My earliest memory: I was about two and a half years old outside of our garden apartment complex in Great Neck clutching my adored teddy bear, while sitting on the wooden bench with my twenty-five year old mother. I stared at a little girl several feet away playing by herself, her mother speaking loudly to a friend next to her while partially monitoring her daughter. I was shy and quiet but wanted a meaningful connection… even at that age. “Do you think that little girl would want to play with me?” I whispered to my mother. She encouraged me to go over and ask her. She nodded and gave me a bit of a verbal push. I slowly approached her, teddy in hand. “Would you like to play?” I courageously offered. She screamed a resounding “No” while simultaneously grabbing my beloved stuffed animal and dunking it in a nearby bucket of tar and threw it back to me. I quickly ran to my mother trembling and crying. After I tearfully recounted my traumatic story, she assured me that she was a mean child who would never appreciate my friendship and promised me that a good tumble in the washer would restore the color to my tar-matted bear. It did; however the eyes disappeared forever and my vision was never quite the same…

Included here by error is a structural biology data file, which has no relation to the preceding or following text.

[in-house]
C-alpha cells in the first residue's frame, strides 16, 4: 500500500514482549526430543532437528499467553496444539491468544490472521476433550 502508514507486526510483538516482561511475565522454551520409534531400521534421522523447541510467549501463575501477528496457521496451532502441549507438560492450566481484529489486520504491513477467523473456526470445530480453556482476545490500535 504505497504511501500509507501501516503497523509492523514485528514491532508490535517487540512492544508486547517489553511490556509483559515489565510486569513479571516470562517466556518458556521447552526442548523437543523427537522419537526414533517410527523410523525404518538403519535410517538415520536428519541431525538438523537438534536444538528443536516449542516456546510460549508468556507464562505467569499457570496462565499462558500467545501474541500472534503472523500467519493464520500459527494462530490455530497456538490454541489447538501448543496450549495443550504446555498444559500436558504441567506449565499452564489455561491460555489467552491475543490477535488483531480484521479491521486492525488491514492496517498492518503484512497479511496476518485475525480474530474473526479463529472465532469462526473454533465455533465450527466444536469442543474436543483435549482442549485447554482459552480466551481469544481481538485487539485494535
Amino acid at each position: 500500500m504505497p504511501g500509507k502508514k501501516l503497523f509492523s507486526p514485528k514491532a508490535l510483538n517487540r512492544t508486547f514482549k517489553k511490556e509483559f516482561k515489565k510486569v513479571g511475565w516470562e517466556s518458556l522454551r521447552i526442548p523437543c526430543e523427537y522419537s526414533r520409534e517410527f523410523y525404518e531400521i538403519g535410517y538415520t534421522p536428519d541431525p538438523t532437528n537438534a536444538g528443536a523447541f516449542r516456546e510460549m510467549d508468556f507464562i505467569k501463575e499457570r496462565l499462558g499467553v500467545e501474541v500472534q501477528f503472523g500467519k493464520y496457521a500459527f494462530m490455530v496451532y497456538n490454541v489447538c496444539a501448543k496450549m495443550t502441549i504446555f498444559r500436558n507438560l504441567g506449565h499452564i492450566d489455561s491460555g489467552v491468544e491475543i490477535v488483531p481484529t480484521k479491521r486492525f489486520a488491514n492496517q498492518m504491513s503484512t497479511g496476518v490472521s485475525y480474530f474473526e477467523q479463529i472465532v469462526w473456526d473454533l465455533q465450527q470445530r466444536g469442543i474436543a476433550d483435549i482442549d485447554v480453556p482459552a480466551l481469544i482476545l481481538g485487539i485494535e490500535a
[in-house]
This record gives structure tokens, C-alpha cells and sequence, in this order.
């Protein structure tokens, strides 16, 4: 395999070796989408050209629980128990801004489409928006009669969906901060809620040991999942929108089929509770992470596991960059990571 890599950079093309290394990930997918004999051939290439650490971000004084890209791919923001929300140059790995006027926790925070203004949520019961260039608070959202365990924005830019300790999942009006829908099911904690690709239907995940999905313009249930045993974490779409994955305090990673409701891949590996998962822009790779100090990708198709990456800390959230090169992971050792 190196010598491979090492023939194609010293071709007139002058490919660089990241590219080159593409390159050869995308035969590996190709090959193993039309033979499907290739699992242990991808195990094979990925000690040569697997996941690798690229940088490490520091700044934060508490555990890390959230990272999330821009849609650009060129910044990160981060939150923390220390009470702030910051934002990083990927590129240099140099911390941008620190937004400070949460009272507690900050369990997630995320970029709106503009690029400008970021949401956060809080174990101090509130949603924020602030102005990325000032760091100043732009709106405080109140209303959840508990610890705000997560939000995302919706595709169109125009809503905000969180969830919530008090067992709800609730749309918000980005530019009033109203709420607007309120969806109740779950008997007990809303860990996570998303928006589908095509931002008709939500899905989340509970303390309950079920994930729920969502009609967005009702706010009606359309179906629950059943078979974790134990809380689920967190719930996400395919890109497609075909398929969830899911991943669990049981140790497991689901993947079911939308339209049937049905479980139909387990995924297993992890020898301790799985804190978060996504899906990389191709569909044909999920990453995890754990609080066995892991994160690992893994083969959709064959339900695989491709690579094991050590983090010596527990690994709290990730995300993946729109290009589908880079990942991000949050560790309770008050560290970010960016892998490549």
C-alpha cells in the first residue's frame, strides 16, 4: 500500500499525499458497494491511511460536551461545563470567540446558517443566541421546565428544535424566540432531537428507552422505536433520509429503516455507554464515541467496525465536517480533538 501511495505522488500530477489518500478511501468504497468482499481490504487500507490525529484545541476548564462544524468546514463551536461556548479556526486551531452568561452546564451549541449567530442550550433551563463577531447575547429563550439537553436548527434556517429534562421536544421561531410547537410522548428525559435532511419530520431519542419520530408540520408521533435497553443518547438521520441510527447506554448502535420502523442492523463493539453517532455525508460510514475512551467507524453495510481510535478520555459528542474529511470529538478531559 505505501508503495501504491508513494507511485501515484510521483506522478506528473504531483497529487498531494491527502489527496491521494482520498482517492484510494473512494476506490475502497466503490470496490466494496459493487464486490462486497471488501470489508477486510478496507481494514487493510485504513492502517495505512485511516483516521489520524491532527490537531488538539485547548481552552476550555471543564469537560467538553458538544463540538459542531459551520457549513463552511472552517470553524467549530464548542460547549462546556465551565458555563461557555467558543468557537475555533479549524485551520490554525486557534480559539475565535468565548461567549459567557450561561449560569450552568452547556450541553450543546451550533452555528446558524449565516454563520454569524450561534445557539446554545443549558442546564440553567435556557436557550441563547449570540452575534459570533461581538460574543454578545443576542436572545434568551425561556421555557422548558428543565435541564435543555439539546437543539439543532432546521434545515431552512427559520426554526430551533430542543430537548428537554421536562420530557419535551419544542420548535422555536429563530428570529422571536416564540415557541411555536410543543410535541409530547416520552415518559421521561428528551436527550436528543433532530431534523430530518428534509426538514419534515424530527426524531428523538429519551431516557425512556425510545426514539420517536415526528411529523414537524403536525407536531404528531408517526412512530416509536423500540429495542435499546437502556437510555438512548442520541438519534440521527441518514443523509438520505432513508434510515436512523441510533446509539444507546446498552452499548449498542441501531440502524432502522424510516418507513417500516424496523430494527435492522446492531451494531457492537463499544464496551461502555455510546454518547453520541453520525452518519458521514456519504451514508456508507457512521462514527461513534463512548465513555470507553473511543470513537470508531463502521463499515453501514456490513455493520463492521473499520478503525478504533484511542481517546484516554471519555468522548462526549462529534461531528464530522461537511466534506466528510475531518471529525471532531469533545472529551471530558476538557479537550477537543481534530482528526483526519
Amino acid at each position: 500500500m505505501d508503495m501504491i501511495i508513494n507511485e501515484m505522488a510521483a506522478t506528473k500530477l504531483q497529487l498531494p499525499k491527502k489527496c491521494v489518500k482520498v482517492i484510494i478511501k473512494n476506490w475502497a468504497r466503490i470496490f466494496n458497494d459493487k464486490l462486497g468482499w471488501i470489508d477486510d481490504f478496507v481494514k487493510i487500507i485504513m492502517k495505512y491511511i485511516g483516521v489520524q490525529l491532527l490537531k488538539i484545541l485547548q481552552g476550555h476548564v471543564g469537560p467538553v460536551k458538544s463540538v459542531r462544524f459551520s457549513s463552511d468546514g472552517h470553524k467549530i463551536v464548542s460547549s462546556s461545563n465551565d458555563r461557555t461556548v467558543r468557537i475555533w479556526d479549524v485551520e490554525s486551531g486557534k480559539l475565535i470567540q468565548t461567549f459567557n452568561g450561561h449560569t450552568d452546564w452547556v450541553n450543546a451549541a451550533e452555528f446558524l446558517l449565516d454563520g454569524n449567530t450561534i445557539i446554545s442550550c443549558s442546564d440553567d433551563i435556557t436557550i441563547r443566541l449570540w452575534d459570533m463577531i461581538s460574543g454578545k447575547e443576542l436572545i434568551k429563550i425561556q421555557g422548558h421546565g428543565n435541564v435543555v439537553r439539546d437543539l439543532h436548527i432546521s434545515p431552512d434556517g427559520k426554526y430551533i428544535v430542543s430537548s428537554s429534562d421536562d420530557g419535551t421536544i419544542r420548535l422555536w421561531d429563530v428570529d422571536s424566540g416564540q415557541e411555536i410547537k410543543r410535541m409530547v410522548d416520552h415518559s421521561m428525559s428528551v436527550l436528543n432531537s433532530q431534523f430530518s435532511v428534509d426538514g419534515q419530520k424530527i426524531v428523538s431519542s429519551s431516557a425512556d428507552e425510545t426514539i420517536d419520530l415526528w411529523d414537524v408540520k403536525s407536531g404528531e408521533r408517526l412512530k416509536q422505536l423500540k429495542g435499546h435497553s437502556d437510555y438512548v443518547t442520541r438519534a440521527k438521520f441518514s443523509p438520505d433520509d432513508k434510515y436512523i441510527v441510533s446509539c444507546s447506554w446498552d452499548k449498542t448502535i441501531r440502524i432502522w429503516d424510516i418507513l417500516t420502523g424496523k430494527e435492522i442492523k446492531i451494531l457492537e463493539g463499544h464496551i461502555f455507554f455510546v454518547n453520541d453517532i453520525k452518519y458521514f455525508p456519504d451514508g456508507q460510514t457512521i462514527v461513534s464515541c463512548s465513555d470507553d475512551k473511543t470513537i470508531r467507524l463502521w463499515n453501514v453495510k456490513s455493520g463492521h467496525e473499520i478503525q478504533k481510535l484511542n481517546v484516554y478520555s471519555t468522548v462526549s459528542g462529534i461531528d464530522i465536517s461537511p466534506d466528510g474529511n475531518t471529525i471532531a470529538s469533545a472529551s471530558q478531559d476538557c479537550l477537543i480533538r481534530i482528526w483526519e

At five, we moved to Flushing Queens, where I began Kindergarten in September 1962. In those days, there was no pre- school. This was to be my first school experience. Since I was an introverted, intuitive, feeling child, I approached this new adventure with fear and trepidation while being hopeful that I would make a deep and loving connection with my teacher- a kind of mommy away from home. I definitely needed to feel valued and nurtured, as all children do, but this was essential for an hsp ( highly sensitive person) to flourish emotionally.